Homebuilt Onewheel Uses Hoverboard Parts

Since Back To The Future II first screened back in 1989, people have been waiting for hoverboards to become reality. Instead, we got a dangerous two-wheeled contraption going by the same name. Wanting something a little cooler, [Bartek Plonek] decided to convert his to a one-wheel design. (Video, embedded below.)

The hack starts by machining the hub motors of the hoverboard. They’re bolted together, and used as the hub of a single larger wheel. Care is necessary to avoid cracking the motor housing during this process, as [Bartek] found during his first attempt. The wheel is then fitted to the centre of a steel frame, upon which two halves of a skateboard are attached to act as a footplate. The original hoverboard controller is still used; we’d love to know if firmware modification was required to work with the new motor configuration.

It’s a classic garage hack that results in a viable personal electric vehicle. Plus, cornering is far easier, with the DIY onewheel capable of carving back and forth quite well. We’ve seen others aim to commute using similar builds.

Continue reading “Homebuilt Onewheel Uses Hoverboard Parts”

Tiny Duck Hunt Looks Like Big Fun

Unless you’ve held on to an old tube TV, did the hack that lets you use a light gun with an LCD via Wiimote receiver and a couple of microcontrollers, or live close to one of those adult arcades, you might be really jonesing to play Duck Hunt by now. It’s time to renew that hunting license, because [Danko] has recreated the game for NodeMCU boards, and it’s open season.

Instead of ducks, you get to shoot cute little Twitter-esque birds of varying sizes and point values, and a tiny cab-over truck if you wish. There’s a 60-second free-for-all, and then time is up and your score is displayed. As a special bonus, there’s no smug dog to laugh at you if don’t hit anything. Be sure to check out the demo and build video after the break.

This pocket console lives on a nicely-wired breadboard for now while [Danko] works on a custom PCB. He’s also planning to add support for Arduboy games in the future, and maybe a joystick instead of a D-pad of buttons.

There are a lot of myths floating around about how the old CRTs read the NES light gun, but our own [Will Sweatman] shot them down in his fascinating Duck Hunt: Reloaded write-up.

Continue reading “Tiny Duck Hunt Looks Like Big Fun”

Hackaday Links: March 8, 2020

A lot of annoying little hacks are needed to keep our integer-based calendar in sync with a floating-point universe, and the big one, leap day, passed us by this week. Aside from the ignominy of adding a day to what’s already the worst month of the year, leap day has a tendency to call out programmers who take shortcuts with their code. Matt Johnson-Pint has compiled a list of 2020 leap day bugs that cropped up, ranging from cell phones showing the wrong date on February 29 to an automated streetlight system in Denmark going wonky for the day. The highest-profile issue may have been system crashes of Robinhood, the online stock trading platform. Robinhood disagrees that the issues were caused by leap day code issues, saying that it was a simple case of too many users and not enough servers. That seems likely given last week’s coronavirus-fueled trading frenzy, but let’s see what happens in 2024.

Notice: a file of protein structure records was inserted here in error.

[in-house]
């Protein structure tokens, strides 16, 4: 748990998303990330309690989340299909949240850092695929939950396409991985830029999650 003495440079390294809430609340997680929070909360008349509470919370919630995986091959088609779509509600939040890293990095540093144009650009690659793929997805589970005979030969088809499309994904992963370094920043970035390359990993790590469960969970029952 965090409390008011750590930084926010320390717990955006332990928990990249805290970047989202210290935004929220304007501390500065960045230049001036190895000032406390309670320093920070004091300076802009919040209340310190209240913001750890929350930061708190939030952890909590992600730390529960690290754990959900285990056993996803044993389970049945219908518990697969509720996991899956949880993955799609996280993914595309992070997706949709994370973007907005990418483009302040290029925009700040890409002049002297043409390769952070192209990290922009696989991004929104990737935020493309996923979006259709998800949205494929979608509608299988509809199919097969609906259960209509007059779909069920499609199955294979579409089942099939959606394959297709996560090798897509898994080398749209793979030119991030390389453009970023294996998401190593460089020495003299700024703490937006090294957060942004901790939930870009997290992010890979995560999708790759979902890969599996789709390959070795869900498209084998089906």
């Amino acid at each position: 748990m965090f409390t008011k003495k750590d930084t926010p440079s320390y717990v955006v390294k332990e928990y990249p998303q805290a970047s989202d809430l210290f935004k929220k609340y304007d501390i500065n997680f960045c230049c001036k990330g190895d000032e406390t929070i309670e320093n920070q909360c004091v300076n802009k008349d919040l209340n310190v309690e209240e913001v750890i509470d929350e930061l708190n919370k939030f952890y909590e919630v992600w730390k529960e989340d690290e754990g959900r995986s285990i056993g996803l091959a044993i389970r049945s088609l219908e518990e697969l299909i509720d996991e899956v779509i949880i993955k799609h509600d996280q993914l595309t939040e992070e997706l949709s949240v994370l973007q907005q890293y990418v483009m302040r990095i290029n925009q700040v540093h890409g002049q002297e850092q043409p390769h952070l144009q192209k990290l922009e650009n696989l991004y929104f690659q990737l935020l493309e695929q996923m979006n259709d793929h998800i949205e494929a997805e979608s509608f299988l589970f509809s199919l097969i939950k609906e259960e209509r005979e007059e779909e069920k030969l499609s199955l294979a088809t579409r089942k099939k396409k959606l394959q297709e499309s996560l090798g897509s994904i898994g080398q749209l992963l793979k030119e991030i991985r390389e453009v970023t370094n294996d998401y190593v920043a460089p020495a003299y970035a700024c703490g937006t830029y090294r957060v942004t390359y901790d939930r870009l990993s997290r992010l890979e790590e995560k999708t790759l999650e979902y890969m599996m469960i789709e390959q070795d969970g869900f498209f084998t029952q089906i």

Speaking of annoying time hacks, by the time US readers see this, we will have switched to Daylight Saving Time. Aside from costing everyone a precious hour of sleep, the semiannual clock switch always seems to set off debates about the need for Daylight Saving Time. Psychologists think it’s bad for us, and it has elicited a few bugs over the years. What will this year’s switch hold? Given the way 2020 has been going so far, you’d better buckle up.
Continue reading “Hackaday Links: March 8, 2020”

A Wireless Controller For The Mostly Printed CNC

The Mostly Printed CNC (MPCNC) is an impressive project in its own right, allowing anyone with a 3D printer and some electrical conduit to build their own fairly heavy-duty CNC platform perfect for routing. Customization is the name of the game with the MPCNC, and few machines will look the same when they’re done. But even fewer will feature a control interface nearly as slick as the wireless handset that [Steve Croot] has put together for his.

On the hardware side, the project is fairly straightforward. Inside the 3D printed enclosure is a 4.3″ Nextion touchscreen, a Mega 2560 PRO microcontroller, a nRF24L01 2.4 GHz transceiver, and a 4000 mAh 3.7 V LiPo battery with appropriate charging circuit. Besides the physical toggle switch to turn the handheld on and off, all of the device’s functions are touch controlled. For the receiver side, [Steve] is using another nRF24L01 radio and microcontroller pair to toggle relays and shuffle the appropriate G-code commands around.

But what really makes this project shine is the software. As you can see in the video after the break, [Steve] has done an absolutely phenomenal job with the user interface on this controller. The themed boot screen and concise iconography give the controller a very professional look, and the ability to jog the machine around using taps on a virtual workspace helps keep the touch interface from being a gimmick.